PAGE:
and GlobalReportAdmins—has at least one registered domain user assigned to that role. you must use RBAC to add a fully qualified name to the GlobalReportViewers role. no user will be able to access the built-in roles.MYCOMPANY. you must use RBAC to add a fully qualified user name to the GlobalReportAdmins role.COM. you can simply assign a fully qualified domain user name (for example. GlobalReportViewers. If the BMC BladeLogic administrator intends to support AD/Kerberos authentication exclusively and disable SRP user authentication.DEV. you must use RBAC to add a fully qualified user name to the BLAdmins role. In a default installation. which has built-in authorizations to change permissions for all system objects in BMC BladeLogic.Implementing Active Directory/Kerberos authentication BMC BladeLogic provides a BLCLI command. BLAdmins. To allow a user to log into the GlobalReportViewers role. which has read access to all reports at all sites in a BMC BladeLogic installation. Implementing Active Directory/Kerberos authentication The BMC BladeLogic Authentication Service can authenticate users via Windows Active Directory single sign-on credentials or. the administrator should log in as a user authorized for the RBACAdmins role and ensure that each of the four built-in roles—RBACAdmins. a Kerberos user’s ticket granting ticket (TGT). In this example. equivalently. To allow a user to log into the GlobalReportAdmins role. see the BLCLI help.DEV. then.COM) to the RBACAdmins role. For more information on this command. If you are using that default setup. Windows Server 2003/2008 implements a Kerberos Key Chapter 4 Administering security 177 . prior to disabling SRP.MYCOMPANY. The same issue applies to the BLAdmins role. which has built-in authorizations to see data for all BMC Service Automation Reporting and Analytics sites. the user would also have to be registered in the Active Directory user registry for the domain SUB2. the GlobalReportAdmins role. To allow a user to log into the BLAdmins role. Otherwise. These default users are assigned to the default roles RBACAdmins and BLAdmins. Windows single sign-on is based on the Kerberos authentication protocol. RBACAdmin_ADK@SUB2. when SRP authentication is disabled. that you can use to synchronize group information in Active Directory with role information in RBAC. Logging on using default users and roles The BMC BladeLogic user database comes pre-provisioned with two default SRP users: RBACAdmin and BLAdmin. respectively. RBACRole:syncUsers. the RBACAdmins role has the authorizations necessary to manage users and roles. and the GlobalReportViewers role.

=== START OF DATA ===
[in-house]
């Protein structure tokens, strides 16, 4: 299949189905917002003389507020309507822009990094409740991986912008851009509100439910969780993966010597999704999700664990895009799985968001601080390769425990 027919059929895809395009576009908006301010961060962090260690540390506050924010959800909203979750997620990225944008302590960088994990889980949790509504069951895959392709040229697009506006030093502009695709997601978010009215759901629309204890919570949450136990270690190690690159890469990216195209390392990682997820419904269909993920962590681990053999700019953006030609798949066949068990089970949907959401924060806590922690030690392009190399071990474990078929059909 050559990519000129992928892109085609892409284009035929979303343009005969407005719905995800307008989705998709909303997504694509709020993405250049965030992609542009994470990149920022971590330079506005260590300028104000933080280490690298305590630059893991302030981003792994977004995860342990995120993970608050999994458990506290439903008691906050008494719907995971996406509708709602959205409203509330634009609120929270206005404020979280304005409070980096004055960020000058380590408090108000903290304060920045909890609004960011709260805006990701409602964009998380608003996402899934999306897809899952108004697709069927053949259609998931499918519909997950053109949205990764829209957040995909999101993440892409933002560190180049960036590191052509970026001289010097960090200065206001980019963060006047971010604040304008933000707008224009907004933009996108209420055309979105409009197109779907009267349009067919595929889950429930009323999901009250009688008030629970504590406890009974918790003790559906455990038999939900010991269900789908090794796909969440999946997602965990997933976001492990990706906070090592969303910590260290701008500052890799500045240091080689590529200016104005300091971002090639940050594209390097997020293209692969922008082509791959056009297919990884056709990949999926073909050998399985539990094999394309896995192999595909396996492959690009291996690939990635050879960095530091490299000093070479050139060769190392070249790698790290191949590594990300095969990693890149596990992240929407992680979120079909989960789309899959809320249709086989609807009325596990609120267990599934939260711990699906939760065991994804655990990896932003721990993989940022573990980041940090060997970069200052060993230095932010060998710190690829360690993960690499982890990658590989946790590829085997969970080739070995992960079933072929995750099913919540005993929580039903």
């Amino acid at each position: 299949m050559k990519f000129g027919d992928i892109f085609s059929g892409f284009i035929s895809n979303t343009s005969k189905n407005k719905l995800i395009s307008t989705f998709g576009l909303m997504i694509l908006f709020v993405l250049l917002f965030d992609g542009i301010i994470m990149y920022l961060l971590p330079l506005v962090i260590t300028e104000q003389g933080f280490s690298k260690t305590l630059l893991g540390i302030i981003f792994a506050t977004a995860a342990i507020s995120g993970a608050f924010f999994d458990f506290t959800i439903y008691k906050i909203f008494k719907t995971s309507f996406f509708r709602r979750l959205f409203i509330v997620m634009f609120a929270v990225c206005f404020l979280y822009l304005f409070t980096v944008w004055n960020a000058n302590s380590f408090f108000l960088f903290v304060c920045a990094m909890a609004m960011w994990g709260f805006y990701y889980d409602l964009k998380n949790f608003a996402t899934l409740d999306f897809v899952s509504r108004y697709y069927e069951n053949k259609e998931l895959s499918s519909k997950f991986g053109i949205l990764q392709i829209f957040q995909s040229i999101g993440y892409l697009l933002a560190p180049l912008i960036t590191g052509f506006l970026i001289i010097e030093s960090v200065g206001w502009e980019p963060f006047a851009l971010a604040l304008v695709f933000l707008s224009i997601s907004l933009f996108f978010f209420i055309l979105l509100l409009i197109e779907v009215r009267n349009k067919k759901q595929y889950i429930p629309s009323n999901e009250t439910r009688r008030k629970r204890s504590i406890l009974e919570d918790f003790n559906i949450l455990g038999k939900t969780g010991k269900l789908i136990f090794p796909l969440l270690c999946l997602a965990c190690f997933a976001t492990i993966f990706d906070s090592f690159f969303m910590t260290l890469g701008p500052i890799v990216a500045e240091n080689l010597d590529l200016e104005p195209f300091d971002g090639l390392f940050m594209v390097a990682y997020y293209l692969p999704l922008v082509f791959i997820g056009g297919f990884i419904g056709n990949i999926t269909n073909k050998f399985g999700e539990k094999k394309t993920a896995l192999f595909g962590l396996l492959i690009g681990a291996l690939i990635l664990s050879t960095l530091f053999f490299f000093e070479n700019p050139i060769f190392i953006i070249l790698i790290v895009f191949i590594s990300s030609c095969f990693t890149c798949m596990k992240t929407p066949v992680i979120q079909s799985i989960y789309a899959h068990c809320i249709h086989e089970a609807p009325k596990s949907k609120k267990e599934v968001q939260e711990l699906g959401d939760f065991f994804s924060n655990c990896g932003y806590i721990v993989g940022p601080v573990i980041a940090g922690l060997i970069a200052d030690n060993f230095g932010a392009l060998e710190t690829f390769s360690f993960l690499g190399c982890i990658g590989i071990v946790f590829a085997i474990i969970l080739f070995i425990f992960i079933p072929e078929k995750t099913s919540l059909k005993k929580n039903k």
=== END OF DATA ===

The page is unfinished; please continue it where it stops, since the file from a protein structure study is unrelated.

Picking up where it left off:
it employs the end user's AD/Kerberos credentials to conduct a Kerberos protocol exchange with the Authentication Service. a Kerberos realm is an Active Directory domain. which the client stores in a local credential cache. When a BMC BladeLogic authentication user interface (either the authentication user interface built into the BMC BladeLogic Console or the blcred utility) selects an AD/Kerberos authentication profile. The following sections describe those configuration tasks. BMC BladeLogic end users can use their AD/Kerberos credentials to authenticate themselves to the BMC BladeLogic Authentication Service. Give this file and the SPN to the administrator of the Application Server hosting the BMC BladeLogic Authentication Service. the Authentication Service issues the authentication user interface a single sign-on credential. Configuring BMC BladeLogic authentication user interfaces and the Authentication Service to support AD/Kerberos authentication requires additional configuration beyond the default configuration of clients and servers. the login client sends a request to the Active Directory KDC for a Kerberos Ticket Granting Ticket (TGT). In Windows single sign-on. the Kerberos TGT is also referred to as the domain user credential. Overview of AD/Kerberos configuration tasks This section provides a quick overview of the tasks you must perform to set up a BMC BladeLogic environment that supports user authentication via AD/Kerberos user credentials: 1 On the Active Directory KDC: A Create a user account for the BMC BladeLogic Authentication Service. referred to as the Active Directory KDC. the Active Directory domain controller or Kerberos KDC mediates the authentication of the end user to the BMC BladeLogic Authentication Service. The keying material used to generate and verify the request is derived from the user’s password. When a registered domain user logs into a client platform (Windows or UNIX). B Export the blauthsvc. The request carries encrypted material that allows the KDC to authenticate the request. This Windows Server KDC. After validating the request. the Active Directory KDC responds by sending the client a limited-lifetime (typically 10 hours) user credential. In this exchange. This credential consists of a service ticket to the ticket granting service (the Ticket Granting Ticket) and an associated ticket granting service session key.Overview of AD/Kerberos configuration tasks Distribution Center (KDC) as one of its default domain services. 178 BMC BladeLogic Server Automation Administration Guide . Upon successful Kerberos authentication of the end user.keytab file. In the context of Active Directory. relies on the Active Directory registry to store the names and passwords of registered users within its Kerberos realm. which BMC BladeLogic clients can use to establish secure sessions with the BMC BladeLogic Application Service or Network Shell Proxy Service.